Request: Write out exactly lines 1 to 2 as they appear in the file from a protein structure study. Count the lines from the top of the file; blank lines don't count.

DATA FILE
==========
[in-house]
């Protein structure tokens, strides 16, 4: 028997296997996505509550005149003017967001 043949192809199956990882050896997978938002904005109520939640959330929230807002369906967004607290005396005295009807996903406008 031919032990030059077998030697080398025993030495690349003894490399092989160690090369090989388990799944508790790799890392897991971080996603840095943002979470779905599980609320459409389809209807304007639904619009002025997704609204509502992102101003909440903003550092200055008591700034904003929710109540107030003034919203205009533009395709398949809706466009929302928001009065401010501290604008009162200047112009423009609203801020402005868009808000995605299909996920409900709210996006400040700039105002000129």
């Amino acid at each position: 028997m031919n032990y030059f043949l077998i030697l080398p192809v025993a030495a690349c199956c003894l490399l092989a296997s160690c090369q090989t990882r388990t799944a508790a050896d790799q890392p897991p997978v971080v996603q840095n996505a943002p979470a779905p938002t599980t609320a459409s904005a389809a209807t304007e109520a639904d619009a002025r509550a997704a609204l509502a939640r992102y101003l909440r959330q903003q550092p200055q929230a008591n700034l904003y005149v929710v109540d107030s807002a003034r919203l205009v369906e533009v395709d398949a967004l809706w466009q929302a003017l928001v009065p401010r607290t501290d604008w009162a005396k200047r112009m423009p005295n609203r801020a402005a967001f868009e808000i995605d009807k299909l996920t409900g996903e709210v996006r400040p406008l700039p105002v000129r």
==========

[in-house]
């Protein structure tokens, strides 16, 4: 028997296997996505509550005149003017967001 043949192809199956990882050896997978938002904005109520939640959330929230807002369906967004607290005396005295009807996903406008 031919032990030059077998030697080398025993030495690349003894490399092989160690090369090989388990799944508790790799890392897991971080996603840095943002979470779905599980609320459409389809209807304007639904619009002025997704609204509502992102101003909440903003550092200055008591700034904003929710109540107030003034919203205009533009395709398949809706466009929302928001009065401010501290604008009162200047112009423009609203801020402005868009808000995605299909996920409900709210996006400040700039105002000129």